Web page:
That, as far as I can tell, is the budget’s tax baseline — and it’s a baseline that raises money against where we are now. From there, the budget uses a tax reform process that cuts unnamed expenditures and corporate breaks until it’s raised $2 trillion. That’s why I say the budget raises more than it suggests on the tax side: Whereas the specific spending cuts amount to less than $2 trillion, the tax increases amount to more than $2 trillion, at least compared to where we are now.

But as Conrad noted on the Senate floor, it amounts to a bit tax cut from where we’re scheduled to be in two years. “If the CBO scored the proposal by Senate Budget Committee Democrats, they would not say there is any tax increase here at all. Let me repeat that. If the Congressional Budget Office scored this proposal by Senate Budget Committee Democrats, they would say there is a $765 billion tax cut over 10 years. How can that be? How can I be saying there is $2 trillion of additional revenue over 10 years, and the Congressional Budget Office would say — if they evaluated this plan by Budget Committee Democrats — they would say it is a $765 billion tax cut? The reason is simple.”

“In our plan, we extend all of the middle-class tax cuts. In addition, we actually broaden the middle-class tax cuts so that nobody is affected by a rate increase unless they are a couple earning over $1 million a year. We also provide the alternative minimum tax relief to prevent millions of middle-class people from being affected by that law. As I indicated earlier, that costs $1.5 trillion over the next 10 years to shield middle-class taxpayers from that. Third, we provide estate tax reform at the 2009 levels so that well over 99 percent of estates are completely shielded or exempt.”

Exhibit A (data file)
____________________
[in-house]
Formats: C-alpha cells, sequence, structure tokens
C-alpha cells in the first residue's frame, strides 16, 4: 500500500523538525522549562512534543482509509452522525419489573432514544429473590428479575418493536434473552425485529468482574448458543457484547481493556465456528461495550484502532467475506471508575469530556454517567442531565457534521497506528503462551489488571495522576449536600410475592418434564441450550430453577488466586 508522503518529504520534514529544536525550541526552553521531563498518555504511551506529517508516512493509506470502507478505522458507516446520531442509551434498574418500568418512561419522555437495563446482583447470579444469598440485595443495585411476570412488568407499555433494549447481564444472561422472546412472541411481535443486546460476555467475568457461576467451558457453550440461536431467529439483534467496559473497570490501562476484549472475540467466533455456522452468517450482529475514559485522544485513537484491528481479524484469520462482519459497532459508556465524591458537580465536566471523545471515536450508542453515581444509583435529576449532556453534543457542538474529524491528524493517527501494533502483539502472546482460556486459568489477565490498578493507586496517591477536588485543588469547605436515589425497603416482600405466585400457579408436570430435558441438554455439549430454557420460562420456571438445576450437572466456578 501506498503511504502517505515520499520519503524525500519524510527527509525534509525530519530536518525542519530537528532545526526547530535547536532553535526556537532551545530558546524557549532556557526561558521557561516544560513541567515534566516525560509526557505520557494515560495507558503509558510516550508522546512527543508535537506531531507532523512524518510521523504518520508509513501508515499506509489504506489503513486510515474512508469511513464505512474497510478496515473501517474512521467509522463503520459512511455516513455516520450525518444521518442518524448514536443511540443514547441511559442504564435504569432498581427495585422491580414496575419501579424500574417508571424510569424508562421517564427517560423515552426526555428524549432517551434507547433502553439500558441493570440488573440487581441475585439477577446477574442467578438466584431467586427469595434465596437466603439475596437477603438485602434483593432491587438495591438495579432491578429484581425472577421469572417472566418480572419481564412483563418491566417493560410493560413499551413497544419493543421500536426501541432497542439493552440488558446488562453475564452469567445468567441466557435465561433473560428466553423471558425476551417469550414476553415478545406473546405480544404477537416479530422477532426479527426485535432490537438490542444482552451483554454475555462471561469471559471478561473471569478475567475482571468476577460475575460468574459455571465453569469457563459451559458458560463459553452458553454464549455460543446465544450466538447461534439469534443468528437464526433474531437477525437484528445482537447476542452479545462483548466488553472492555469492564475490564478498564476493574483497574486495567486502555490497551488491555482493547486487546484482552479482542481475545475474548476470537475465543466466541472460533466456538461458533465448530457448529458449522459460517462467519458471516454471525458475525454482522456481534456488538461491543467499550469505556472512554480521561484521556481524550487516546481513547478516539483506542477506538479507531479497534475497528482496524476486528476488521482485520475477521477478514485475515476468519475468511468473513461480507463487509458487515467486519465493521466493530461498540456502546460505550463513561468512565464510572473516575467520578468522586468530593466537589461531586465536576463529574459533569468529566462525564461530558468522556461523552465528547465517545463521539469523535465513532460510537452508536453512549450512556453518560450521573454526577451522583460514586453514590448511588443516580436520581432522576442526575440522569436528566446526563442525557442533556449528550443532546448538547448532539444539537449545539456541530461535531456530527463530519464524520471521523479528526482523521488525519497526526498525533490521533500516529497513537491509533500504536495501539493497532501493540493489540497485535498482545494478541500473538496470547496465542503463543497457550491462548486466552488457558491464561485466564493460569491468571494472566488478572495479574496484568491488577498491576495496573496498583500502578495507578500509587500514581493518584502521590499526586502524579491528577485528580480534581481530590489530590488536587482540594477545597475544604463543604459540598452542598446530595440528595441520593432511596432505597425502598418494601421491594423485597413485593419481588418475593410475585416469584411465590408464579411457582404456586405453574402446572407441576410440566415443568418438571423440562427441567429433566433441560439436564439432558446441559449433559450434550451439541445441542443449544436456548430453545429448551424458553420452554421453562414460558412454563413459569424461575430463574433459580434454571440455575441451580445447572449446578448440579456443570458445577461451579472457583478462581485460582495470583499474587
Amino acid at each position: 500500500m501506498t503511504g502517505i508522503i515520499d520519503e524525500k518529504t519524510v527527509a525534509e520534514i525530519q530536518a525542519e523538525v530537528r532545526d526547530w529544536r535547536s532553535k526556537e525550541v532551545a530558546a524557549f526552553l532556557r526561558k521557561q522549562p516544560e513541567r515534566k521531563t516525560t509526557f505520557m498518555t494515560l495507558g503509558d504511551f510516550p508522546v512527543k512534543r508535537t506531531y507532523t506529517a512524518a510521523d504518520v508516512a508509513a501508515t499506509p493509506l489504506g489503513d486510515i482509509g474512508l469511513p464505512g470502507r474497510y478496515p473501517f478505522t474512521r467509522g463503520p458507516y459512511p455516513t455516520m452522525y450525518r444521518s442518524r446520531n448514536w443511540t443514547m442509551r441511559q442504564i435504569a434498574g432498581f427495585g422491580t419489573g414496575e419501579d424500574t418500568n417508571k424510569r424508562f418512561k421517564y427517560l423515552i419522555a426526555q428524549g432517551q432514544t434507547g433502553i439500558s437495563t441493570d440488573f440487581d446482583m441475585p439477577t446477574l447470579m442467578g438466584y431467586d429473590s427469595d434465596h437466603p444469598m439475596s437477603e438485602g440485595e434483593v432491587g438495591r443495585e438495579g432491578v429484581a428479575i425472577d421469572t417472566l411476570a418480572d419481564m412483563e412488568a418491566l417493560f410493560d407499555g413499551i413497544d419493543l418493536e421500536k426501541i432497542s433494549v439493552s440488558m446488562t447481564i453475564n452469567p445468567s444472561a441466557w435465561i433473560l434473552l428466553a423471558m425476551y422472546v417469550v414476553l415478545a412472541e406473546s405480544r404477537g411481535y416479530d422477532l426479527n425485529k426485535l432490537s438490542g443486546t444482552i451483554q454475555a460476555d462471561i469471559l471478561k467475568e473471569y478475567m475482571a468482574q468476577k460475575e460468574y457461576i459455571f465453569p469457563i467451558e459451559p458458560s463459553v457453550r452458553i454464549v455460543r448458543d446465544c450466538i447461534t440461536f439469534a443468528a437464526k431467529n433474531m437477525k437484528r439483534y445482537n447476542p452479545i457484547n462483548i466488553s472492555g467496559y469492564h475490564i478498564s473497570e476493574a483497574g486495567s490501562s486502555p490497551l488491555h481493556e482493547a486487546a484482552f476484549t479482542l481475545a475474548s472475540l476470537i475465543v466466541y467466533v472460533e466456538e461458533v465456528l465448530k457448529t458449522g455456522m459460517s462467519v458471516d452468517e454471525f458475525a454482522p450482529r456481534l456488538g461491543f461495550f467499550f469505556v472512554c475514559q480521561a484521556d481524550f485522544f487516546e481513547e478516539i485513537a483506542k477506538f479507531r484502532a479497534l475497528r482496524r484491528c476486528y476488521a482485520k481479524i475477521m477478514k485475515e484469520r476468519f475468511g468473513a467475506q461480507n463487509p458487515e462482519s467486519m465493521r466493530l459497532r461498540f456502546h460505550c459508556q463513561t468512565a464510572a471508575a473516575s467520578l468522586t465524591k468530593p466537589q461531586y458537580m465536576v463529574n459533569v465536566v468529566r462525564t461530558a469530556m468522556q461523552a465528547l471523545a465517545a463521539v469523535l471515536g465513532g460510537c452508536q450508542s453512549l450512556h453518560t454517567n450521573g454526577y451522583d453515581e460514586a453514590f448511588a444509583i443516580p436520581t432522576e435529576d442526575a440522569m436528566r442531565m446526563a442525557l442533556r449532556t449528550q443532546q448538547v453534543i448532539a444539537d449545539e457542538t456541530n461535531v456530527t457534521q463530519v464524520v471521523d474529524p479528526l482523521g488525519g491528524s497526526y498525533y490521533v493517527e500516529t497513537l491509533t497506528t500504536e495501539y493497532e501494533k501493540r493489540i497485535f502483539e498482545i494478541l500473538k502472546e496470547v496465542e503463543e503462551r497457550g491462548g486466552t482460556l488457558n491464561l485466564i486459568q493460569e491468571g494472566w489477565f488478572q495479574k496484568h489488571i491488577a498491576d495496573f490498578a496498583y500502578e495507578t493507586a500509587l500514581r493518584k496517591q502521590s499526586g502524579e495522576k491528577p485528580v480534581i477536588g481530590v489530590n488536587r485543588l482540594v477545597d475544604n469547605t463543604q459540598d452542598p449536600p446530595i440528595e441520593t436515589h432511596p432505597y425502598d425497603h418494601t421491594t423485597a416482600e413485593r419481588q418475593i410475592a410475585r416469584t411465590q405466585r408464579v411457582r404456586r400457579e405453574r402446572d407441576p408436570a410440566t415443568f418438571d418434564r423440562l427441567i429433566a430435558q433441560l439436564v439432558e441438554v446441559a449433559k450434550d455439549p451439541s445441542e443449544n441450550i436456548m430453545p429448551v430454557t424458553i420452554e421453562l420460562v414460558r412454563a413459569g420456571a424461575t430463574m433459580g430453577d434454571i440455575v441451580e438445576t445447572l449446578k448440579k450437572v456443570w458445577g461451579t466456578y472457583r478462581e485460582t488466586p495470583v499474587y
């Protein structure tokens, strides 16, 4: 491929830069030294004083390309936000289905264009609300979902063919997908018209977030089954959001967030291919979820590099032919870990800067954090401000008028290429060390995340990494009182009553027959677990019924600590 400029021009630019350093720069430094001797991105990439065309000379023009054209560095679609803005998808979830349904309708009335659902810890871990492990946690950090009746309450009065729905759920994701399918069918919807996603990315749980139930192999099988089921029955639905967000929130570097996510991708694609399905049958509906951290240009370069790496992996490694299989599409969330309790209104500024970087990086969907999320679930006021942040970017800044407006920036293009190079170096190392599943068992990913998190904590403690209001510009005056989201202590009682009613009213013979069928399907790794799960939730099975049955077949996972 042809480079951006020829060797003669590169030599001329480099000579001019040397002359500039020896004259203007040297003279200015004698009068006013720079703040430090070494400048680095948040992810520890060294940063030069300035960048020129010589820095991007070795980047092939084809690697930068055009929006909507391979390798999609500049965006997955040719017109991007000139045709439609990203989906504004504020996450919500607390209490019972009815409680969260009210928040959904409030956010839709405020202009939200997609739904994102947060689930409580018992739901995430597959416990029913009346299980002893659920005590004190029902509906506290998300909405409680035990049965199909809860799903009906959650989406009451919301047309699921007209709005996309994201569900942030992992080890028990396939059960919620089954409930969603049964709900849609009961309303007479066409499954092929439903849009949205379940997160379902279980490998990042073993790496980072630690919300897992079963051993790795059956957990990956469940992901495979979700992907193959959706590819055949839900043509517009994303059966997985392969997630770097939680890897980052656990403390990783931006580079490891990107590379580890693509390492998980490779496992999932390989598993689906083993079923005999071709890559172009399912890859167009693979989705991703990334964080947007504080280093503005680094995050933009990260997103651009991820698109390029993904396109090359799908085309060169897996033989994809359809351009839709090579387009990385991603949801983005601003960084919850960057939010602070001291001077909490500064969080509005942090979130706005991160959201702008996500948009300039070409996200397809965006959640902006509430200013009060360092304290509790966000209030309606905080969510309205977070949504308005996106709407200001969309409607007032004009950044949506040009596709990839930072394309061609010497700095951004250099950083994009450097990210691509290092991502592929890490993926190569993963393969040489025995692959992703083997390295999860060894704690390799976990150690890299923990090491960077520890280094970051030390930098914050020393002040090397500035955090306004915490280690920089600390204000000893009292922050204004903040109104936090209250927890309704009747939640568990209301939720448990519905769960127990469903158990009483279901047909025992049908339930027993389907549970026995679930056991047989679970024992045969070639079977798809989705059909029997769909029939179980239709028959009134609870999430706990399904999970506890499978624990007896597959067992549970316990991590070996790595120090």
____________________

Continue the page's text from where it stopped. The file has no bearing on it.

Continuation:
So although the Conrad plan includes much more in taxes than the Republican plan, or Obama’s plan, it includes less than if we did nothing. But it turns out to be enough. “This year the deficit is 9.3 percent of gross domestic product. We bring it down very steadily until we get down to 1.3 percent in the 10th year — a lower deficit in dollar terms, a lower deficit as a share of GDP than the House Republican plan. Let me repeat that. The Senate Democrats on the Budget Committee — our plan reduces the deficit by the 10th year by more than the Republicans in total, and in the 10th year we have a lower deficit in dollar terms and a lower deficit as a share of GDP.”

But perhaps it doesn’t matter. This is perhaps the budget Democrats should have released initially, but now it’s been preempted by Obama’s April proposal, which was was far to the right of this one, and the deal he offered Boehner last weekend, which was far to the right of that. Conrad admitted as much in the conclusion of his remarks. “We are under no illusions,” he said. “We know this is a year in which the normal process is not being followed. We understand there are leadership negotiations at the highest level, so we understand this is not going to be dealt with in the normal course of doing business. We understand there is leadership negotiation, but we believe there are some ideas in this package that deserve consideration as those negotiations go forward.”